78      In the second place, with regard to the remuneration recovered after the fact, the referring court expresses uncertainty, essentially, as to whether EU law authorises a Member State to vary the amount of the levy which must be paid by natural or legal persons who make copies of works according to whether or not those persons cooperate in the recovery of that levy.

79      In that regard, as has been recalled in paragraph 36 above, fair compensation is intended to provide compensation for the harm caused to rightholders. However, the harm caused to the author remains the same regardless of whether or not the person liable for payment cooperates in the recovery of such a levy.

80      The act of cooperation or non-cooperation cannot therefore constitute an adequate criterion for varying the amount of the levy intended to finance fair compensation after the fact.

81      In the third and last place, it is necessary to examine whether Article 5(2)(a) and Article 5(2)(b) of Directive 2001/29 preclude national legislation which introduces a combined system that simultaneously involves lump-sum remuneration paid in advance and proportional remuneration fixed after the fact.

82      In that regard, it follows implicitly from the case-law cited in paragraph 69 above that the introduction of a levy fixed prior to the making of copies cannot, in principle, be authorised except in the alternative, in the event that it is impossible to identify the users and, consequently, to assess the actual harm suffered by the rightholders.

83      Nevertheless, having regard to the possibility for Member States to determine the detailed arrangements for financing and recovering fair compensation and the level of that compensation, a system which combines lump-sum remuneration fixed in advance and proportional remuneration fixed after the fact cannot a priori be regarded as incompatible with Article 5(2)(a) or Article 5(2)(b) of Directive 2001/29.

84      That being said, such a system, taken as a whole, must enable a levy to be recovered as fair compensation the amount of which corresponds, in essence, to the actual harm suffered by the rightholders, it being understood that a Member State choosing to introduce a form of remuneration fixed after the fact — the amount of which would depend on the number of copies produced — would not appear to be exposed to the practical difficulties of identification and assessment referred to in paragraph 82 above.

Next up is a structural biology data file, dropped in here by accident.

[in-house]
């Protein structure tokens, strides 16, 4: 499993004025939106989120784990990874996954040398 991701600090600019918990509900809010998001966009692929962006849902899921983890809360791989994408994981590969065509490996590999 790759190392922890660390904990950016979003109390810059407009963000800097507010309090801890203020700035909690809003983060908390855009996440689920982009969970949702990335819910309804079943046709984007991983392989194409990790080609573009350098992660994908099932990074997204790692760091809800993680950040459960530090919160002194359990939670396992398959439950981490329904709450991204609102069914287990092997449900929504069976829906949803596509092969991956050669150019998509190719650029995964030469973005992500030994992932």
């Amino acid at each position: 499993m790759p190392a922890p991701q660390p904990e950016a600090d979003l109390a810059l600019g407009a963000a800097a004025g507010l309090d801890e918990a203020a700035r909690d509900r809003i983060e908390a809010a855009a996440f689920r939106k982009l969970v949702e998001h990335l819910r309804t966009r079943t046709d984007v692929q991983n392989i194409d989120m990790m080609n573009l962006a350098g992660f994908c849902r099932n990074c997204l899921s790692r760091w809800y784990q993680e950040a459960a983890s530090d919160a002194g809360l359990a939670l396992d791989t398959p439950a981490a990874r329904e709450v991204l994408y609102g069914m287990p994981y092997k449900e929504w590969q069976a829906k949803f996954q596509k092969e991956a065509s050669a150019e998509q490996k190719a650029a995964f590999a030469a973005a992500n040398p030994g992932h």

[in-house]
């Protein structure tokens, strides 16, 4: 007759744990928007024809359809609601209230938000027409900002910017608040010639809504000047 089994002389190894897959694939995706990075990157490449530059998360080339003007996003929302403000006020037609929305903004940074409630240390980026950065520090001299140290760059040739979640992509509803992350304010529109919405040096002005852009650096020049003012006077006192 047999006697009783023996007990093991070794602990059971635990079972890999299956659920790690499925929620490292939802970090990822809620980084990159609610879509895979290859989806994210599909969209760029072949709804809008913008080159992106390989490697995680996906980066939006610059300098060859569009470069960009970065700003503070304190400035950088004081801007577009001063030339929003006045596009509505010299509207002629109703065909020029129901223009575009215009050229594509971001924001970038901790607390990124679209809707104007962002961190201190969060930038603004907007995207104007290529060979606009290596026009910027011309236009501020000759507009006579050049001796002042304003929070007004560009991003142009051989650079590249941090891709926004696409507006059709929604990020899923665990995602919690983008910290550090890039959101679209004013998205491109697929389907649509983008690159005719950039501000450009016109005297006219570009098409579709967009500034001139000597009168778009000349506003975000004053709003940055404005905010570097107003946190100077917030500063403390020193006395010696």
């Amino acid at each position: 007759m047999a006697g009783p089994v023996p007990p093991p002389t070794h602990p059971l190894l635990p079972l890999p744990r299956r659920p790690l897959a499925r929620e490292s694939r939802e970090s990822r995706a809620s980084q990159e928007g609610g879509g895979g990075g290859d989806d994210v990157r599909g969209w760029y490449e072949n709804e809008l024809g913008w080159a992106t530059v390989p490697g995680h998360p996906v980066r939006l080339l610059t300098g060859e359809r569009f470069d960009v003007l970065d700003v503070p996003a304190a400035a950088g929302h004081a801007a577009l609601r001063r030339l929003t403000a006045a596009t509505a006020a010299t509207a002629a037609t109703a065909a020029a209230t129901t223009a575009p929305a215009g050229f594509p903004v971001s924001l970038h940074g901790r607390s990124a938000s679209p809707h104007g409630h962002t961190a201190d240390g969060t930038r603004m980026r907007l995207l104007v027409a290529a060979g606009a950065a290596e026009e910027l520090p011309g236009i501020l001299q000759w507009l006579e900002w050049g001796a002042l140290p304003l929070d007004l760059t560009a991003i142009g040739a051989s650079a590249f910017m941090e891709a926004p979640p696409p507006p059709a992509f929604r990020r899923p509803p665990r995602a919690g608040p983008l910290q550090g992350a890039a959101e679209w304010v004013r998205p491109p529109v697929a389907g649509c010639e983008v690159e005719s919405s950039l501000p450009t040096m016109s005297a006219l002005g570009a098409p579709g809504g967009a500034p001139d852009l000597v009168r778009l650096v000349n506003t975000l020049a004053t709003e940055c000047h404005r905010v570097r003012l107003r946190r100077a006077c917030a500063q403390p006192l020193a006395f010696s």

85      In order to be able to satisfy the requirement mentioned in the preceding paragraph, a system, such as that at issue in the main proceedings, which combines lump-sum remuneration fixed in advance and proportional remuneration fixed after the fact must contain mechanisms, in particular for reimbursement, which are designed to correct any situation where ‘overcompensation’ occurs to the detriment of particular categories of users (see, by analogy, judgment in Amazon.com International Sales and Others, C‑521/11, EU:C:2013:515, paragraphs 30 and 31).

86      Such ‘overcompensation’ would not be compatible with the requirement, set out in recital 31 in the preamble to Directive 2001/29, that a fair balance be safeguarded between the rightholders and the users of protected subject-matter.

87      In particular, a combined system of remuneration of that kind must include mechanisms, in particular for reimbursement, which allow the complementary application of the criterion of actual harm suffered and the criterion of harm established as a lump sum.

88      It follows from the foregoing that Article 5(2)(a) and Article 5(2)(b) of Directive 2001/29 preclude national legislation, such as that at issue in the main proceedings, which introduces a system that combines, in order to finance the fair compensation payable to rightholders, two forms of remuneration, namely, first, lump-sum remuneration paid prior to the reproduction operation by the manufacturer, importer or intra-Community acquirer of devices enabling protected works to be copied, at the time when such devices are put into circulation on national territory, and, second, proportional remuneration paid after that reproduction operation and determined solely by means of a unit price multiplied by the number of copies produced, which is payable by the natural or legal persons who make those copies, in so far as: